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What Gardeners Should Know Before Buying Compost

16th March

Let’s talk about the problem with cheap compost. Simply put, it’s often poor quality.

We always recommend making your own compost as the best option. That’s because people often don’t know the extent of what they’re using when they buy competitively priced compost. Manufacturers of such products produce what they supply using what the general population recycles in their green bin, otherwise known as green waste.

Read more to discover what every gardener should know before buying compost…

The problem with ‘green waste’ compost

The amount of green waste in compost is often unclear to manufacturers.

In the UK for example, manufacturers won’t be able to keep tabs on what 60 million people are putting into their green bins. Or whether it is appropriate for use in producing their compost products. Nobody will know for sure whether people are putting food waste or dog waste in their green bins. Which could cause dangerous bacteria such as E. Coli. A heat treatment can resolve this problem. However, the pressure of meeting supply and demand may mean manufacturers don’t do so adequately.

If you’re going to buy compost, buy this kind…

We feel that if people are going to stick to buying shop compost, they should do so by making informed decisions. Rather than simply buying the cheapest product and wasting money on something that potentially may not only be ineffective but also detrimental to the user.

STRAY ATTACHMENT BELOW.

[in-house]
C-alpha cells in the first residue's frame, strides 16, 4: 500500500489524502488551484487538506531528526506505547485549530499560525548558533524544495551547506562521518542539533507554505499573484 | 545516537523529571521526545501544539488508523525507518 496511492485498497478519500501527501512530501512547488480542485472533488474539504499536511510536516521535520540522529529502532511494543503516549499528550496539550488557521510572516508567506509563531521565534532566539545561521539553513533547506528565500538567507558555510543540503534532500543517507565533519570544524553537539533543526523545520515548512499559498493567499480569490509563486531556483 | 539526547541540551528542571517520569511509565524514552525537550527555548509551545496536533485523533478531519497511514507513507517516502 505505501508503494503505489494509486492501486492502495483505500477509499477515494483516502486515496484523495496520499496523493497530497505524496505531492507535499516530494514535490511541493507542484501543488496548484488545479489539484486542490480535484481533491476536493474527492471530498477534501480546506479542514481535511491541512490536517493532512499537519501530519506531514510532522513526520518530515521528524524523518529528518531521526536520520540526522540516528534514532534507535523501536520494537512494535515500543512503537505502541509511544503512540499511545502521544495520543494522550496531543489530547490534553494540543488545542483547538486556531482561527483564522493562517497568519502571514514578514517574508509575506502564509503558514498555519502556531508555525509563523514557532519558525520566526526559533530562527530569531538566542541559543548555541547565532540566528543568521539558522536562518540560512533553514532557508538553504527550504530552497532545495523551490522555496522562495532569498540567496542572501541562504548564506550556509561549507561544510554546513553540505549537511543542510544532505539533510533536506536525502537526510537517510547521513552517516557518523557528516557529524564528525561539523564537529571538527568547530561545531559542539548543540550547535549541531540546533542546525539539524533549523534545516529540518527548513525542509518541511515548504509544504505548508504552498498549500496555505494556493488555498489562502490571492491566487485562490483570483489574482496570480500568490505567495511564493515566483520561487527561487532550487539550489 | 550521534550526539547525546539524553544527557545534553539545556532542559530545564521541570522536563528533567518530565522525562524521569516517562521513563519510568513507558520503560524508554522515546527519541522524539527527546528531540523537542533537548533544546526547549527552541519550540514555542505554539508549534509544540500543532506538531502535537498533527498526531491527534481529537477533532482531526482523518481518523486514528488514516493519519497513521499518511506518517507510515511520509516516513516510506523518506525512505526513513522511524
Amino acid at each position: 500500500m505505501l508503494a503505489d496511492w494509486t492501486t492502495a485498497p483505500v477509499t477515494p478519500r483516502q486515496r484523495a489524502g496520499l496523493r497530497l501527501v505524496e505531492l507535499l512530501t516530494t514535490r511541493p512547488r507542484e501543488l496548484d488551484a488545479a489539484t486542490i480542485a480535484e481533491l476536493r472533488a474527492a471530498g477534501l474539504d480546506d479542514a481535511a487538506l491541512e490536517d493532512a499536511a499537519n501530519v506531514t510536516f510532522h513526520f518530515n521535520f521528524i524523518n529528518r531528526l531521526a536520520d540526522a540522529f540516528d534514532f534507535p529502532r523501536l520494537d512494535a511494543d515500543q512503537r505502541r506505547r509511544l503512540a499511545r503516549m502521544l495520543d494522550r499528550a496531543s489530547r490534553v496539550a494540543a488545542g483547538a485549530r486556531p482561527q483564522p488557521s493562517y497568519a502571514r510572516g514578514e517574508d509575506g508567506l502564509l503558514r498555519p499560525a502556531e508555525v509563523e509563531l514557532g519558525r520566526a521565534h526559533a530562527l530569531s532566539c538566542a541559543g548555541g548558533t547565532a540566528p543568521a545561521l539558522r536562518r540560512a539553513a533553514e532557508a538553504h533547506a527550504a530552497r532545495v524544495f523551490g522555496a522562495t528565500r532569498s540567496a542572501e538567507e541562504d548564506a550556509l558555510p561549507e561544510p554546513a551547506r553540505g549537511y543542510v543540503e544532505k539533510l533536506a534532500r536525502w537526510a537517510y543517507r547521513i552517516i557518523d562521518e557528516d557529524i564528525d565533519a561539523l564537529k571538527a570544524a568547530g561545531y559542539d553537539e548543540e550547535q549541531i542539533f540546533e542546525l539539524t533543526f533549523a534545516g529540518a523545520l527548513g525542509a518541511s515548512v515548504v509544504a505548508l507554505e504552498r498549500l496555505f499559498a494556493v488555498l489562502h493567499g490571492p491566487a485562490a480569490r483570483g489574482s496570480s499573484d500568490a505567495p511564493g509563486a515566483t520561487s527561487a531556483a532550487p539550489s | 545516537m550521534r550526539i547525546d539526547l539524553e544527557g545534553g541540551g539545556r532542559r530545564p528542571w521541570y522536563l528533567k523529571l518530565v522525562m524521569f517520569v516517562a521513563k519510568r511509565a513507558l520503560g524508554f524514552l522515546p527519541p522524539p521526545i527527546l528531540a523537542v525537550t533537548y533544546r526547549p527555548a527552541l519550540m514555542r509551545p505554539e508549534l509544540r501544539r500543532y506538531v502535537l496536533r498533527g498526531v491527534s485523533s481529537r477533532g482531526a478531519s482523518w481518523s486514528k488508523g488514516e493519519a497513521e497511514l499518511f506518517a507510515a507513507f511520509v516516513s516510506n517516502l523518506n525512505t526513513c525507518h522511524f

When buying good quality compost, you should look for a product which is peat, coir or bark based. We don’t necessarily advocate for the peat-based compost due to the damaging effect of peat mining on the environment. However, coir and bark-based compost are very good quality peat-free alternative compost options for those who are environmentally cautious.

With bark, peat and coir-based compost, the raw materials are essentially inherent. Manufacturers of compost composed of these raw materials will add the relevant and necessary fertiliser and limes. As well as other things to create the optimum environment for plant nutrient uptake in their compost. High-quality compost does come with a price, however, manufacturers add a bespoke combination of nutrients (such as MPK – Monoptassium Phosphate and trace elements) to their compost that is designed to complement the raw materials.

Grow like a pro

Another thing to take into consideration is whether the compost you buy would be fit for a professional. While you might not be interested in becoming a professional gardener, it’s fair to assume you aren’t in the business of wasting money either?

Considering whether the compost you buy would be fit for professional use is a great way to assess whether the product is likely to be effective for the job you want it to do.

A good starting point for this would be to understand what to look for in shop-bought compost. This would indicate if it isn’t suitable to be highly effective on an industrial level.

There are plenty of compost products which claim to be to a professional standard or ‘professional quality’. Yet the compost does not resemble what professional growers and farmers would use in the agricultural industry.

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